Maybe you want your partner to help more around the house. Are you willing to
let him screw it up not micromanage and let him figure out his own way to do it?
How to have it.
4. Take turtle steps each day.
To human eyes turtles move laughably slowly. Watch a turtle for two minutes and you cannot imagine how he gets anywhere. But don’t be like the hare in the fable who underestimates him. Slow and steady really does win the race.
Any task can be broken down into steps. The mistake we make is trying to take steps that are too big and overwhelm us, so we break down mid-step or stop before we begin. So make your steps small. Then smaller. Smaller! Until you’re laughing at the ridiculous do-ability of the step. Then do it and acknowledge your accomplishment.
Repeat these turtle steps at a pace that feels easy to you. You undermine yourself if you put too many turtle steps on your daily to-do list. That’s a hare’s leap in turtle clothing! The key is that each step feel doable and the pace feel easy.
In coach training, Martha Beck, who originated this tool, told us that she wrote her PhD dissertation in turtle steps. She had no choice: she was in excruciating pain from fibromyalgia and caring for her three children under five – including one with special needs. If it worked for her. . . .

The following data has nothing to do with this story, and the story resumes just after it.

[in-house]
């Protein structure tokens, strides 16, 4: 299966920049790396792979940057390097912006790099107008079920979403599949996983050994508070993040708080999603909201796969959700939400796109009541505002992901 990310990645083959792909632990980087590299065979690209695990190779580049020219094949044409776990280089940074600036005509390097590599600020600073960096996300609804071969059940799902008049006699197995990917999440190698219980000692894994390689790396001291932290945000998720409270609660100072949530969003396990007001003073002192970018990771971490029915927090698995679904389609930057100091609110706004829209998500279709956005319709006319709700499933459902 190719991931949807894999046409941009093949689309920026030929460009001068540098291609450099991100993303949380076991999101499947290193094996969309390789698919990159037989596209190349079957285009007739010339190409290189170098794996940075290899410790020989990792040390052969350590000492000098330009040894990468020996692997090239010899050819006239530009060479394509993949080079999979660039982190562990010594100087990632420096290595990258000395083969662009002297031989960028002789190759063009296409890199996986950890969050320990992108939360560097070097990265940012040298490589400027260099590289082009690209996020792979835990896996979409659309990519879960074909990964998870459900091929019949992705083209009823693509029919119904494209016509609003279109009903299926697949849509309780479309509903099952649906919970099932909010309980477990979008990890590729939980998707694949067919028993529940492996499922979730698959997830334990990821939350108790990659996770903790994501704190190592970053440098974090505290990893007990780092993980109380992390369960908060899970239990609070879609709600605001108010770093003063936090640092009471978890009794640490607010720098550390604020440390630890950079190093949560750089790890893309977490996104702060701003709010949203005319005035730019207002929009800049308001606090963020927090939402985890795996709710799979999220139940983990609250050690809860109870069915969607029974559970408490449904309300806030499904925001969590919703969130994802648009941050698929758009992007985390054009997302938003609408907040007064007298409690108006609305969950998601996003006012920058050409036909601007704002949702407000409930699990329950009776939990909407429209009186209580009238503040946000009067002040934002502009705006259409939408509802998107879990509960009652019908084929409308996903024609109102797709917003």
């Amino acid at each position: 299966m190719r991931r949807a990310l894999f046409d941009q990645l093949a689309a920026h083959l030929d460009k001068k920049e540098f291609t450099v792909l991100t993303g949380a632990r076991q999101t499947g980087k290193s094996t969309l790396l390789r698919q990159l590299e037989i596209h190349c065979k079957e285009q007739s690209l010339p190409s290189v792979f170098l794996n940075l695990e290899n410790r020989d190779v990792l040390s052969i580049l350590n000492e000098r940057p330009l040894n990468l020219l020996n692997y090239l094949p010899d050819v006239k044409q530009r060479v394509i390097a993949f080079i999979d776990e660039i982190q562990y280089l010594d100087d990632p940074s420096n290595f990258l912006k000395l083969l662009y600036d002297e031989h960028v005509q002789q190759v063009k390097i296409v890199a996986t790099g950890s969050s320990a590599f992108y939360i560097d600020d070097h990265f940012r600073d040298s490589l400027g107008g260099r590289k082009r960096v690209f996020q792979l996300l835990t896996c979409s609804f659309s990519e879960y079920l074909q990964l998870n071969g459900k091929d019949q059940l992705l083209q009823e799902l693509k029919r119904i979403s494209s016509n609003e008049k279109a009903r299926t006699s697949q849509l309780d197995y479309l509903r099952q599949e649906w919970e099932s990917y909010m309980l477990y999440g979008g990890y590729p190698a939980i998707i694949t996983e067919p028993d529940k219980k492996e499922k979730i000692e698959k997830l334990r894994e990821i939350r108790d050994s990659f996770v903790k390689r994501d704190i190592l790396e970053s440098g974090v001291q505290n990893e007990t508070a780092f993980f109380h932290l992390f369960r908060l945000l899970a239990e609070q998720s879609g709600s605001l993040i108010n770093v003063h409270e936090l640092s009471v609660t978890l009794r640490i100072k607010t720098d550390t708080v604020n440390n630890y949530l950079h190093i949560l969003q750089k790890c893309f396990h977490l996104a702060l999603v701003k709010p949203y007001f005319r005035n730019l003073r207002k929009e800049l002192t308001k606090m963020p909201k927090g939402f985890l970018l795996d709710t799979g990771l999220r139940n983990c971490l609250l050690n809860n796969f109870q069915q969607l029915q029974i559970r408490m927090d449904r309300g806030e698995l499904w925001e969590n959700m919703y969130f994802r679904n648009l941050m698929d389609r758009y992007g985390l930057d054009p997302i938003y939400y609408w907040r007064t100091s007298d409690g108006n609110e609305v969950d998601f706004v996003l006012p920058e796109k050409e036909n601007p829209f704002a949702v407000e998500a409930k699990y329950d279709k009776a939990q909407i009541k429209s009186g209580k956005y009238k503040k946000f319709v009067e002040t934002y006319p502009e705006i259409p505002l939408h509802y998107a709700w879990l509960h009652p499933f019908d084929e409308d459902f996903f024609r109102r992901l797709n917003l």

As for me, I gave myself permission to “just write.” I would start with a topic, but if I veered off the trail that was great! I just started a new document and continued until another idea popped in, etc. I wrote as long as the writing was easy, even if that was just 100 words. Then I switched to the next easy idea. In between writing, those unfinished ideas would develop in my mind, so that when I next sat down, there was more easy writing at the ready.
5. Do the important thing first.
Here’s the thing: your day can be full of accomplishments, but it will feel like nothing if the thing that matters most to you remains undone.
In my case, I set aside every weekday afternoon from 2 – 4 for writing. Though technically I wasn’t doing it “first,” I made that time sacrosanct. Regardless of the other claims on my time, writing took precedence in those hours.
This approach has helped me to be more productive and content than I have been in years. What is your important thing? Take a moment to imagine how it will feel when you make time for it every day. When you feel that way, what kind of mother will you be? What kind of partner? Friend? When mama’s happy, everyone is happy!
Hey, friends! I’m GIVING AWAY Martha Beck’s Finding Your Own North Star, my go-to book for finding clarity. To enter the drawing, SUBSCRIBE to the newsletter by filling in the box below. If you’re already subscribed, FORWARD your copy of the latest newsletter to a friend — be sure to copy me in the e-mail so I know you’ve done it. I’ll announce the winner in the Monday, October 13, newsletter. Yay, giveaways! xo